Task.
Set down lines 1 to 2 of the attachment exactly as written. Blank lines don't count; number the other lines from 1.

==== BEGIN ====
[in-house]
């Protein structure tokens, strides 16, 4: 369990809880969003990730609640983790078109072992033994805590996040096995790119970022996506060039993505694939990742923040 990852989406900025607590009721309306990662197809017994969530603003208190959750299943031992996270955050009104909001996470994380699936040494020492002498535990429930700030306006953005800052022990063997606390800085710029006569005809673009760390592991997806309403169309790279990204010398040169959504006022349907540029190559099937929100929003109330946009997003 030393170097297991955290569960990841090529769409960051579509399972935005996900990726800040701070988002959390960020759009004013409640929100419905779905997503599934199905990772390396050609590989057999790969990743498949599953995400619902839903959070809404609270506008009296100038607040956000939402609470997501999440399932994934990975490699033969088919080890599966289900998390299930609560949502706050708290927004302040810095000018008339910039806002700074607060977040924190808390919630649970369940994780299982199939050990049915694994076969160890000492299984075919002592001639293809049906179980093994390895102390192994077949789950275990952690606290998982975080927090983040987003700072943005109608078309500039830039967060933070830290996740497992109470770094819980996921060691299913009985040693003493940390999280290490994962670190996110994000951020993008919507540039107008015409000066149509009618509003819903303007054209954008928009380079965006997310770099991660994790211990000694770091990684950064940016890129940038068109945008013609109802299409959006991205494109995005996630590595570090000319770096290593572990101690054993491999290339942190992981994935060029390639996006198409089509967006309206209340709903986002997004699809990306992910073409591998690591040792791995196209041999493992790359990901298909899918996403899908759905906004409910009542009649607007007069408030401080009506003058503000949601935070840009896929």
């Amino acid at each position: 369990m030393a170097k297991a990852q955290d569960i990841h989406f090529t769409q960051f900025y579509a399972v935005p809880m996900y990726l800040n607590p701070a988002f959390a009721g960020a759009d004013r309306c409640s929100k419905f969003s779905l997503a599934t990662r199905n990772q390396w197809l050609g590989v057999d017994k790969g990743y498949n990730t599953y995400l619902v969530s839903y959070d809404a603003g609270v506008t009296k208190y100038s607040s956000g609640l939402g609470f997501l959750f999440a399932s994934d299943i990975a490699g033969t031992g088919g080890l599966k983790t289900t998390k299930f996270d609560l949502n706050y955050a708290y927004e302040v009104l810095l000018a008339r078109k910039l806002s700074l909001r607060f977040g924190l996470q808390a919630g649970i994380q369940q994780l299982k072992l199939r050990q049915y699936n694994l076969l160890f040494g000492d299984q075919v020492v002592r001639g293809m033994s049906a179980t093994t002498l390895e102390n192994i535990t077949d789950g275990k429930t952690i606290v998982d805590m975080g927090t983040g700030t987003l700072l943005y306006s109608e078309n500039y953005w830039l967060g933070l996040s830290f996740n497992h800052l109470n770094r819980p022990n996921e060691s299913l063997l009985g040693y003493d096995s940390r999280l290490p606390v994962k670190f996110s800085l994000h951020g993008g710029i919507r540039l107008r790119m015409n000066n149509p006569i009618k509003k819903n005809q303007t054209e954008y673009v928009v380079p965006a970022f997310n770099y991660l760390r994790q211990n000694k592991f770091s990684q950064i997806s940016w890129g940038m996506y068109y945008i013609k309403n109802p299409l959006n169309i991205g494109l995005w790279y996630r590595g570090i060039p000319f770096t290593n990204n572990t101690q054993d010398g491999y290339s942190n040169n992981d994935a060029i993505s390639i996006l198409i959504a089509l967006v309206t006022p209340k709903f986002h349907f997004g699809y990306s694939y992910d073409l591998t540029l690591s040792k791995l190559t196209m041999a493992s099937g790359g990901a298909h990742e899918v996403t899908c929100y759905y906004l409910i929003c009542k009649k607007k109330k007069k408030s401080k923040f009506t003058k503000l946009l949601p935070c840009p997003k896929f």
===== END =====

[in-house]
């Protein structure tokens, strides 16, 4: 369990809880969003990730609640983790078109072992033994805590996040096995790119970022996506060039993505694939990742923040 990852989406900025607590009721309306990662197809017994969530603003208190959750299943031992996270955050009104909001996470994380699936040494020492002498535990429930700030306006953005800052022990063997606390800085710029006569005809673009760390592991997806309403169309790279990204010398040169959504006022349907540029190559099937929100929003109330946009997003 030393170097297991955290569960990841090529769409960051579509399972935005996900990726800040701070988002959390960020759009004013409640929100419905779905997503599934199905990772390396050609590989057999790969990743498949599953995400619902839903959070809404609270506008009296100038607040956000939402609470997501999440399932994934990975490699033969088919080890599966289900998390299930609560949502706050708290927004302040810095000018008339910039806002700074607060977040924190808390919630649970369940994780299982199939050990049915694994076969160890000492299984075919002592001639293809049906179980093994390895102390192994077949789950275990952690606290998982975080927090983040987003700072943005109608078309500039830039967060933070830290996740497992109470770094819980996921060691299913009985040693003493940390999280290490994962670190996110994000951020993008919507540039107008015409000066149509009618509003819903303007054209954008928009380079965006997310770099991660994790211990000694770091990684950064940016890129940038068109945008013609109802299409959006991205494109995005996630590595570090000319770096290593572990101690054993491999290339942190992981994935060029390639996006198409089509967006309206209340709903986002997004699809990306992910073409591998690591040792791995196209041999493992790359990901298909899918996403899908759905906004409910009542009649607007007069408030401080009506003058503000949601935070840009896929």